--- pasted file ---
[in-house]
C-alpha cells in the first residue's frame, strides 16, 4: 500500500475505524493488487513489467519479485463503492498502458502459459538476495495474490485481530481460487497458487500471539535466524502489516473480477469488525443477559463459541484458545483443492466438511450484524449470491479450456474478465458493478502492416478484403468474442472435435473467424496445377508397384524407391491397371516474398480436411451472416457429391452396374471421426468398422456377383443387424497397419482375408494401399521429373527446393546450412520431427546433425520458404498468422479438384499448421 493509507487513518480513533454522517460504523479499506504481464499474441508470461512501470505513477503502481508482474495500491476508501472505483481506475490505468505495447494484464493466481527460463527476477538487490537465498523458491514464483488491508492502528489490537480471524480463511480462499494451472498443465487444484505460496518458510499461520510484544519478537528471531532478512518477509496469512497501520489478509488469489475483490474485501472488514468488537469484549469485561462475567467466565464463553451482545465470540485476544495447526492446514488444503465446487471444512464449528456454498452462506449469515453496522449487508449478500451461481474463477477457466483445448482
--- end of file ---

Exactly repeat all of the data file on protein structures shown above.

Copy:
[in-house]
C-alpha cells in the first residue's frame, strides 16, 4: 500500500475505524493488487513489467519479485463503492498502458502459459538476495495474490485481530481460487497458487500471539535466524502489516473480477469488525443477559463459541484458545483443492466438511450484524449470491479450456474478465458493478502492416478484403468474442472435435473467424496445377508397384524407391491397371516474398480436411451472416457429391452396374471421426468398422456377383443387424497397419482375408494401399521429373527446393546450412520431427546433425520458404498468422479438384499448421 493509507487513518480513533454522517460504523479499506504481464499474441508470461512501470505513477503502481508482474495500491476508501472505483481506475490505468505495447494484464493466481527460463527476477538487490537465498523458491514464483488491508492502528489490537480471524480463511480462499494451472498443465487444484505460496518458510499461520510484544519478537528471531532478512518477509496469512497501520489478509488469489475483490474485501472488514468488537469484549469485561462475567467466565464463553451482545465470540485476544495447526492446514488444503465446487471444512464449528456454498452462506449469515453496522449487508449478500451461481474463477477457466483445448482